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In this photo, we have pattypans, peppers, onions and tomatoes with basil, parsley and oregano.  You can also add, fresh mushrooms, eggplant, garlic and plenty of other veggies.  Most will work well in this little quick and easy [no] recipe meatless meal.

Take care when opening the pouch as steam can burn fingers and noses, if gotten too close.  The aroma will be amazing but don’t stop there, add a drizzle of your favorite balsamic reduction or soy sauce, then serve over rice, pasta, Quinoa or just have it by itself.  With all the flavors and texture of this meatless meal you will not miss the meat at all.

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If you prefer your food grilled, this [no] recipe can be done on your grill, also.  Just be sure to use one of the vegetable baskets made just for grilling so your chopped veggies will not fall through the grill while cooking.  Complete the cooking before adding the soy sauce, balsamic vinegar or Olive oil to the hot vegetables.  Toss to incorporate the flavors before serving. Serve with some slices of warmed french bread that has been sprinkled with Parmesan Cheese for a meal to remember.

 

Most families have an enormous amount of food waste.  Take a look at your neighbors garbage and the amount thrown away would make some people literally cry.  But, you can eliminate most if not all of your food waste by following these tips.

1. Plan Your Meals – Don’t go shopping without a plan. If you know what meals you want to cook based on the weekly grocery store flyers, what you have on hand, and what’s in season, you’ll waste less.

2. Freeze Leftovers – When you have leftovers, even small amounts, put them away in the freezer. Even small amounts of cooked veggies or instance, can be used later to make veggie soup.

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3. Cook the Right Serving Amounts – If you’re cooking for two, consider cutting the recipe in half to avoid waste. Alternatively, plan ahead to save leftovers as homemade TV dinners for eating later.

4. Buy the Weird Veggies – Check out your grocer to see when they sell the strange shaped or “ugly” produce. This not only costs less but by buying you help eliminate the grocery store’s waste.

5. Use the Old First – As you put food away, put new behind the old so that you make sure to use the old items before you use the new items. For items that are shelf stable until opening, like mayonnaise, keep out of the fridge until the old is used.

6. Have a Leftover Day – At least once a week, have a day where everyone only eats leftovers. This is a great way to use up all the food that you have prepared. You can heat it all up and serve it buffet style.

7. Conduct Inventory Regularly – Before shopping, always check what you have available and what is getting ready to expire so that you can create dishes using those ingredients that you already have on hand.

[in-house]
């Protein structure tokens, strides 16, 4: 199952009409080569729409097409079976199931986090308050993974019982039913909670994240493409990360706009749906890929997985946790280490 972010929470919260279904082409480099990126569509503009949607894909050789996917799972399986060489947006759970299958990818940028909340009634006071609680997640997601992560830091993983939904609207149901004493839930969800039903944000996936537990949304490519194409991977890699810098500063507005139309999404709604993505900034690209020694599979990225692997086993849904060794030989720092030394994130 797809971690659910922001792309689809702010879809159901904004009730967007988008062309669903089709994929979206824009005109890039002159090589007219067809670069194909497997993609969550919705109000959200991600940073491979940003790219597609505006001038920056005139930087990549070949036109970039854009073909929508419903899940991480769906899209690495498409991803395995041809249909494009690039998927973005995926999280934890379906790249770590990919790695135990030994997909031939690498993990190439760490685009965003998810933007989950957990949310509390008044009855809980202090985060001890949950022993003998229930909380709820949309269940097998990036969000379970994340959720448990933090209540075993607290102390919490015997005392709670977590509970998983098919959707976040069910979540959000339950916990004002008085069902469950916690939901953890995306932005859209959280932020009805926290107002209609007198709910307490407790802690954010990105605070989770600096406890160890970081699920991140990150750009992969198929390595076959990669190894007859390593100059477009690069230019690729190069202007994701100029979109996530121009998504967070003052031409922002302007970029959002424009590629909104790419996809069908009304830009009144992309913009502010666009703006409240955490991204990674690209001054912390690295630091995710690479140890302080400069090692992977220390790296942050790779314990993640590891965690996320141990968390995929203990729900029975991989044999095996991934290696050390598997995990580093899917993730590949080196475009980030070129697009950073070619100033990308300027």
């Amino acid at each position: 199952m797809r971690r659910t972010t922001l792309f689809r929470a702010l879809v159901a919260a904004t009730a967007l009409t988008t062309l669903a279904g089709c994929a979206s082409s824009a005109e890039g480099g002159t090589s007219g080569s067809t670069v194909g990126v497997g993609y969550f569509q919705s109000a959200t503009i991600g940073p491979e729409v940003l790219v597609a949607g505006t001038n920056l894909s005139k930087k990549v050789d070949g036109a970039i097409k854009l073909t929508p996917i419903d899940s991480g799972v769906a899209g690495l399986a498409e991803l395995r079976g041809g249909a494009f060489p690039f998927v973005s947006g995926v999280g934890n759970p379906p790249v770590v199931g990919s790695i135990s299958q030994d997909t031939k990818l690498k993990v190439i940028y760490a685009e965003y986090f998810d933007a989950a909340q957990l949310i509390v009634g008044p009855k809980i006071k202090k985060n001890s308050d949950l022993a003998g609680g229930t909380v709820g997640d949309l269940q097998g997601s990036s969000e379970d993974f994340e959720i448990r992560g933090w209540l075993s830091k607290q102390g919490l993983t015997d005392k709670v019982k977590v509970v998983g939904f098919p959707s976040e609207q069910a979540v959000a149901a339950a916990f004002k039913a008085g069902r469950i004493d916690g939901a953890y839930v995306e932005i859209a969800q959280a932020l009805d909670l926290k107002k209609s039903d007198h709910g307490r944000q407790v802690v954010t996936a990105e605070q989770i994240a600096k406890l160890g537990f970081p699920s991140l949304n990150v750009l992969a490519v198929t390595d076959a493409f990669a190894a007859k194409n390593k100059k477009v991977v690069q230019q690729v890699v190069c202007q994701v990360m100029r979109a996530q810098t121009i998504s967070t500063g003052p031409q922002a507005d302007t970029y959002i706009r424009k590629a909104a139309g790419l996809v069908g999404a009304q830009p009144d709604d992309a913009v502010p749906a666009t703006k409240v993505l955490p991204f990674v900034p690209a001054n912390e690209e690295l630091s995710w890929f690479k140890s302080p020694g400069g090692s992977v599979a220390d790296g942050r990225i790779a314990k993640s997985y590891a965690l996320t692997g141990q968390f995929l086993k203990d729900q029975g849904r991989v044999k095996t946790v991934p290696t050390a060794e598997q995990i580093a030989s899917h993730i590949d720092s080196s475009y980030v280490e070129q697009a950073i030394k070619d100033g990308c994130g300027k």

8. Use Scraps Wisely – When you have food scraps there are things you can do with it, such as use it to make compost, or create broths.  Even your leftover fresh veggies can be turned into a flavor filled broth for making your next batch of soup.

9. Learn Proper Storage Techniques – There is a right way, and a wrong way, a right place, and a wrong place to store each item that you purchase. Do your research and learn how to store everything correctly to get the most use out of it.

10. Preserve Your Own – Can it, pickle it, or freeze it if you realize you’re not going to have time to eat it before it goes bad. For example, fermented cabbage is an excellent way to use up cabbage that is getting close to expiring.  A simple pickling will save it for later use.  This is also true of most fresh vegetables, [cucumbers, cauliflower, carrots, etc.] thus cutting down on your food waste.

11. Eat Expired Food – Most food has expiration dates that aren’t really when the food “goes bad” but rather when it must be sold by. Most foods are fine for at least 7 days past the expiration or sell-by date.

With a little planning and thought you can eliminate most food waste. If somehow you still end up with extra food because you couldn’t say no to a sale, you can save the day by donating it to your local food bank.

Have you tried the NEW OLD health food? What, haven’t heard of it? It’s called Bone Broth, a rich broth made from any animal bones that have already been roasted in your meal preparation or bought from your butcher and roasted in your oven.

Roasted Chicken Leftovers

Start by removing the cooked meat, then rinse and crack the bones so they will release their goodness,  if they are still intact, place the bones back into a clean pot, add enough water to cover plus 3-4 inches above the bones and simmer over a medium heat source for 3-8 hours.

  • The gelatin found in bone broth is a hydrophobic colloid that attracts and holds liquids, including digestive juices, thereby supporting proper digestion.

  • Bone broth reduces joint pain and inflammation courtesy of Chondroitin Sulfates, Glucosamine, and other compounds extracted from the boiled down bone cartilage.

  • Bone broth can be made from any type of bones you like – chicken, beef, pork, or even fish – but seek bones from organically raised, pastured, or grass-fed animals.

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To enhance the flavor, I add 1 teaspoon of sea salt, one medium onion cut in half, and  1 large carrot, 2 celery ribs, cut into one inch pieces but the flavorings can be any vegetable of your choice.

I’m guessing, by now, you have noticed the NEW OLD health food is an old favorite that our grandmothers have been making for centuries. Yep, the Bone Broth that is the rage of the culinary world, is an enriched broth or stock that cooks from every generation have been making for centuries.